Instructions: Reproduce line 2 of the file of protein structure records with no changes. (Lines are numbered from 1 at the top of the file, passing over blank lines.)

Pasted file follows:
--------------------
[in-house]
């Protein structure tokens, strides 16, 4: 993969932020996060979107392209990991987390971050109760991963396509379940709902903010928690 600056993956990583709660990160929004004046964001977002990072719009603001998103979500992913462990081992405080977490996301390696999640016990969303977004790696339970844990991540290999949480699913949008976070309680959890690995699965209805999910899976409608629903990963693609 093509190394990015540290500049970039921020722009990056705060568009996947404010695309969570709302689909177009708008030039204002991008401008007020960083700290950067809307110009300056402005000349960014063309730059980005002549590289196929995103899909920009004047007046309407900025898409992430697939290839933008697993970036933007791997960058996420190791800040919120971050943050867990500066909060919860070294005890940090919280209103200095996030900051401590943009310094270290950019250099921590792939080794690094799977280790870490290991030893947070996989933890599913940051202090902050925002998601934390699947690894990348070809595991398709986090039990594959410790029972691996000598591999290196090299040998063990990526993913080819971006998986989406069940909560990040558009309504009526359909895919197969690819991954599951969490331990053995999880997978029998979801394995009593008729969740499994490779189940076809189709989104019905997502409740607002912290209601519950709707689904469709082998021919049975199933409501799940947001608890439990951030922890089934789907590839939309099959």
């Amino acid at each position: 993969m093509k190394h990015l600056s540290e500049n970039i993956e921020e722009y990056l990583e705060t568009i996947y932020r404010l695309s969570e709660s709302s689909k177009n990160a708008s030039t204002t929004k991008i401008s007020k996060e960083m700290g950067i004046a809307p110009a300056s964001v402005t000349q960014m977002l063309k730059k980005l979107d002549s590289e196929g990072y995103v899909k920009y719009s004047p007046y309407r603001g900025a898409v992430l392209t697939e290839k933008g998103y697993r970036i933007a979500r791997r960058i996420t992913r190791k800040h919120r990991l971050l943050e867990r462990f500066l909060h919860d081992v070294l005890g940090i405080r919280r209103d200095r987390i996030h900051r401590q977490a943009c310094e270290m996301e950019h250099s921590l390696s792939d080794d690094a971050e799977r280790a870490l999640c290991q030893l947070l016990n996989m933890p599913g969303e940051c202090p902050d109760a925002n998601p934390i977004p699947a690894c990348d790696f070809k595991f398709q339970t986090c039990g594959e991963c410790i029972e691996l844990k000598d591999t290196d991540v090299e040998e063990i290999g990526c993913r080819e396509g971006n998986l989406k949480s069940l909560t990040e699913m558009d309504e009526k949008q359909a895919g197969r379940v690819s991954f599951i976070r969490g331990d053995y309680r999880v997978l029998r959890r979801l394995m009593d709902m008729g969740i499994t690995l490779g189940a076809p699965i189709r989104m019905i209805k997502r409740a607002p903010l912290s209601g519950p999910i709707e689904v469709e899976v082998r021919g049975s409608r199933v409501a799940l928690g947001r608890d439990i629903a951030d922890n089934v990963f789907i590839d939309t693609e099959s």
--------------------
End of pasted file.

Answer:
């Protein structure tokens, strides 16, 4: 993969932020996060979107392209990991987390971050109760991963396509379940709902903010928690 600056993956990583709660990160929004004046964001977002990072719009603001998103979500992913462990081992405080977490996301390696999640016990969303977004790696339970844990991540290999949480699913949008976070309680959890690995699965209805999910899976409608629903990963693609 093509190394990015540290500049970039921020722009990056705060568009996947404010695309969570709302689909177009708008030039204002991008401008007020960083700290950067809307110009300056402005000349960014063309730059980005002549590289196929995103899909920009004047007046309407900025898409992430697939290839933008697993970036933007791997960058996420190791800040919120971050943050867990500066909060919860070294005890940090919280209103200095996030900051401590943009310094270290950019250099921590792939080794690094799977280790870490290991030893947070996989933890599913940051202090902050925002998601934390699947690894990348070809595991398709986090039990594959410790029972691996000598591999290196090299040998063990990526993913080819971006998986989406069940909560990040558009309504009526359909895919197969690819991954599951969490331990053995999880997978029998979801394995009593008729969740499994490779189940076809189709989104019905997502409740607002912290209601519950709707689904469709082998021919049975199933409501799940947001608890439990951030922890089934789907590839939309099959």